St George Bank shareholders have fired the starter's gun on one of Australia's riskiest and most expensive information technology
projects with their approval yesterday of Westpac Banking Corp's $16
Westpac will pump as much as $336 million into welding its troubled
computing platforms to St George's. Macquarie analysts estimate that
almost half that spending could come in the consolidation of BT's and
Asgard's wrap and master trust platforms.
Many suppliers face an uncertain future as the acquirer chases cost
savings through contract renegotiations and other measures.
Details of the integration are patchy, but work in coming months will
help to determine the fate of more than $4.7 billion of outsourcing
contracts at Westpac that are due to come back onto the market in
The bank is expected to strip as much as $46 million a year out of St
George's information technology and communications spending as it
chases synergies and capitalises on a boost to its buying power.
Westpac has said the integration program will cost $700 million.
Looming large over the IT component is recently appointed Westpac
chief information officer, Bob McKinnon, who previously served with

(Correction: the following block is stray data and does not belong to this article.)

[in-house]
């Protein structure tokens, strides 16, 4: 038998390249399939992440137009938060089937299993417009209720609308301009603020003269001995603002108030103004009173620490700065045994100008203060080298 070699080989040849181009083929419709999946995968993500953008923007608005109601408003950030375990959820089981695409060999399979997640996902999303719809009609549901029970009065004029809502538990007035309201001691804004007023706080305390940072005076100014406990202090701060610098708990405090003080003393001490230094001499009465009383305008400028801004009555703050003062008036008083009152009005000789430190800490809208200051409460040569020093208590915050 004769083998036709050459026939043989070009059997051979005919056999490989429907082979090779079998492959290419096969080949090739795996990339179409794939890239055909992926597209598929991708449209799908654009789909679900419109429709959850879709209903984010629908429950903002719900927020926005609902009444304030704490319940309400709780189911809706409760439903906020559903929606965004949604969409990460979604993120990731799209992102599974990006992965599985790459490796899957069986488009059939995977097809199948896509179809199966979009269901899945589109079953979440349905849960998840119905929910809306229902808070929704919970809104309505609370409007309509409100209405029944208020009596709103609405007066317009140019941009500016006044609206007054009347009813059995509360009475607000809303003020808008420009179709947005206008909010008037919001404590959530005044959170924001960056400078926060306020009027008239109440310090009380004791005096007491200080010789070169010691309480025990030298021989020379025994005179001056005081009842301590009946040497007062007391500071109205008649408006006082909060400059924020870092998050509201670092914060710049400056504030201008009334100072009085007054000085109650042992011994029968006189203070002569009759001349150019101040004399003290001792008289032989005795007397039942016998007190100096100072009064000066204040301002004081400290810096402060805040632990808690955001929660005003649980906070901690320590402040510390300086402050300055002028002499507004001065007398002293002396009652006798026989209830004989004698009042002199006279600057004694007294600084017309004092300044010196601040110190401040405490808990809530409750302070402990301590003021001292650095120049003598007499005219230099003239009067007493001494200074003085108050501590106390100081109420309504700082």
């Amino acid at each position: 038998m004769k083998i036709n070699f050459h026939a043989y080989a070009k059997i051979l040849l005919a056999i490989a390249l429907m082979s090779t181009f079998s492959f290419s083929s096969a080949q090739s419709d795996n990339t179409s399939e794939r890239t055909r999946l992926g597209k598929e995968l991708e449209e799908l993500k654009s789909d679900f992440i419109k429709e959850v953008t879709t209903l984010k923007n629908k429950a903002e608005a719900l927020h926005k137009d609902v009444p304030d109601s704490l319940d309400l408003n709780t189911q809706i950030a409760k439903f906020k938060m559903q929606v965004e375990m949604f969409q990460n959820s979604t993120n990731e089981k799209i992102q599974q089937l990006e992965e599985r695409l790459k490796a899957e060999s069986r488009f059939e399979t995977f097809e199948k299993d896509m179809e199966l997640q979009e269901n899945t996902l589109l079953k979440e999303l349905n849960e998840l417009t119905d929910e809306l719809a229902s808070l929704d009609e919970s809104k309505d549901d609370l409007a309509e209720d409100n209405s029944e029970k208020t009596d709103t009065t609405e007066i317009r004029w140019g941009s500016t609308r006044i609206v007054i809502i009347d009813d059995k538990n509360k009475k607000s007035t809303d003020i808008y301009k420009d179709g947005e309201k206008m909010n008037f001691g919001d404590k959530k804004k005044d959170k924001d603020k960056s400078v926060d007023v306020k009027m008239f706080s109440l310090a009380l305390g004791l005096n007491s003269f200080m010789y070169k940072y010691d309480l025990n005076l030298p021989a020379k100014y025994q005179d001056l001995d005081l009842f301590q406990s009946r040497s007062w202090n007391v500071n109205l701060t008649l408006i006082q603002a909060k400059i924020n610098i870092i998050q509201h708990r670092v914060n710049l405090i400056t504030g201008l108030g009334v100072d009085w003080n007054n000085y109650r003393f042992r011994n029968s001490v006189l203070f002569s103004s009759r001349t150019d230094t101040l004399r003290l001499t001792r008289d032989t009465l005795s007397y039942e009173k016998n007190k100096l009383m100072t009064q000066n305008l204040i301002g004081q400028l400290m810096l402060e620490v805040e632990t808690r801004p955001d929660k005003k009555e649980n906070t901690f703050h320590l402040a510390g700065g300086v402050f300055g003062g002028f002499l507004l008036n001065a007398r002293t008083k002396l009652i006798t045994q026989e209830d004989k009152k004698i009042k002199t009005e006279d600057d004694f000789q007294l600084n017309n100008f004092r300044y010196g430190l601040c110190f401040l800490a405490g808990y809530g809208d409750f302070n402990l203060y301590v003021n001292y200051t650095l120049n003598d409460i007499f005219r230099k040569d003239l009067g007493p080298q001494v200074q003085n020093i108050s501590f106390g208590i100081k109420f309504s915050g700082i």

chief executive Gail Kelly and operations boss Peter Clare at
Commonwealth Bank of Australia.
Westpac has stressed that Mr McKinnon will guide the information
systems integration program, the re-tendering of multi-billion dollar
contracts held by IBM and Telstra and the replacement of its core
It is also understood that Westpac is hashing out plans to replace its
core banking technology - responsible for driving all credit and debit
transactions - when it carries out the IT integration with St George.
Analysts have said that such a move would heighten the risks of both
the integration and core banking systems program.
In contrast, CBA has indicated that it will move its $2.1 billion
acquisition, BankWest, onto its new core banking system only after the
$580 million platform is complete.
The author of the Westpac-St George merger's independent expert's
report, Grant Samuel, has estimated that, over the next three to five
years, Westpac's core system upgrades will require an IT investment
"50-60 per cent above current spending levels". Westpac spends more
than $700 million a year on computing and communications, but the
Grant Samuel estimate applies to only a portion of that expenditure.
In recent months the banks have shelved a number of projects. Westpac
wrote down software assets worth $157 million at the end of its 2008
financial year as it axed systems made redundant by the merger.
Westpac also trimmed its information technology staff roster, and
computing workers in both organisations are expected to be among
back-office employees made redundant as part of the integration.
Fairfax Business Media